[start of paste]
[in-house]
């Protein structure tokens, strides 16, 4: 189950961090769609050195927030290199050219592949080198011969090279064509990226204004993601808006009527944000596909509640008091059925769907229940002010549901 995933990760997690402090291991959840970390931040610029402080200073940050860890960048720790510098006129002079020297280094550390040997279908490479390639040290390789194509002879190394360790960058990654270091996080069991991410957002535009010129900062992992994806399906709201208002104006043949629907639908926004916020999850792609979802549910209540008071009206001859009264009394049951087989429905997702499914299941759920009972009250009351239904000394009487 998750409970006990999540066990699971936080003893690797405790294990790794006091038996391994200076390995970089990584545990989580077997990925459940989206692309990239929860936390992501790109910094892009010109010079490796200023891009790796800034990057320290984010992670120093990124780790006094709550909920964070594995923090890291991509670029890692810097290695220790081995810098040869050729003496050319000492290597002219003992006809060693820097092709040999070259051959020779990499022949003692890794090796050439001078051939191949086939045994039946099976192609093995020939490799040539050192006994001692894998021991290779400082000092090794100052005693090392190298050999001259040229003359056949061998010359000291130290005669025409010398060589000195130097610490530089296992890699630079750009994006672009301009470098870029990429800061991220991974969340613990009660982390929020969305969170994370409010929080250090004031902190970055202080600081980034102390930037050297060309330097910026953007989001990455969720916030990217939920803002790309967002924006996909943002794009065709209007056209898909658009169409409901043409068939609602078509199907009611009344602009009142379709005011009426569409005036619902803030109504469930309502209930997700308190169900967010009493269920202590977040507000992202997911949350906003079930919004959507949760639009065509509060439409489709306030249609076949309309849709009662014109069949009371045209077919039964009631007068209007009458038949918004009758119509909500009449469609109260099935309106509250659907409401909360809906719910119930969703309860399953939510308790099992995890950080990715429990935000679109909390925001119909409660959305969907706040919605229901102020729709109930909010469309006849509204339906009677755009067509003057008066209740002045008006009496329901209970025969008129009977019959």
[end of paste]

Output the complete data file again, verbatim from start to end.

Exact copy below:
[in-house]
């Protein structure tokens, strides 16, 4: 189950961090769609050195927030290199050219592949080198011969090279064509990226204004993601808006009527944000596909509640008091059925769907229940002010549901 995933990760997690402090291991959840970390931040610029402080200073940050860890960048720790510098006129002079020297280094550390040997279908490479390639040290390789194509002879190394360790960058990654270091996080069991991410957002535009010129900062992992994806399906709201208002104006043949629907639908926004916020999850792609979802549910209540008071009206001859009264009394049951087989429905997702499914299941759920009972009250009351239904000394009487 998750409970006990999540066990699971936080003893690797405790294990790794006091038996391994200076390995970089990584545990989580077997990925459940989206692309990239929860936390992501790109910094892009010109010079490796200023891009790796800034990057320290984010992670120093990124780790006094709550909920964070594995923090890291991509670029890692810097290695220790081995810098040869050729003496050319000492290597002219003992006809060693820097092709040999070259051959020779990499022949003692890794090796050439001078051939191949086939045994039946099976192609093995020939490799040539050192006994001692894998021991290779400082000092090794100052005693090392190298050999001259040229003359056949061998010359000291130290005669025409010398060589000195130097610490530089296992890699630079750009994006672009301009470098870029990429800061991220991974969340613990009660982390929020969305969170994370409010929080250090004031902190970055202080600081980034102390930037050297060309330097910026953007989001990455969720916030990217939920803002790309967002924006996909943002794009065709209007056209898909658009169409409901043409068939609602078509199907009611009344602009009142379709005011009426569409005036619902803030109504469930309502209930997700308190169900967010009493269920202590977040507000992202997911949350906003079930919004959507949760639009065509509060439409489709306030249609076949309309849709009662014109069949009371045209077919039964009631007068209007009458038949918004009758119509909500009449469609109260099935309106509250659907409401909360809906719910119930969703309860399953939510308790099992995890950080990715429990935000679109909390925001119909409660959305969907706040919605229901102020729709109930909010469309006849509204339906009677755009067509003057008066209740002045008006009496329901209970025969008129009977019959």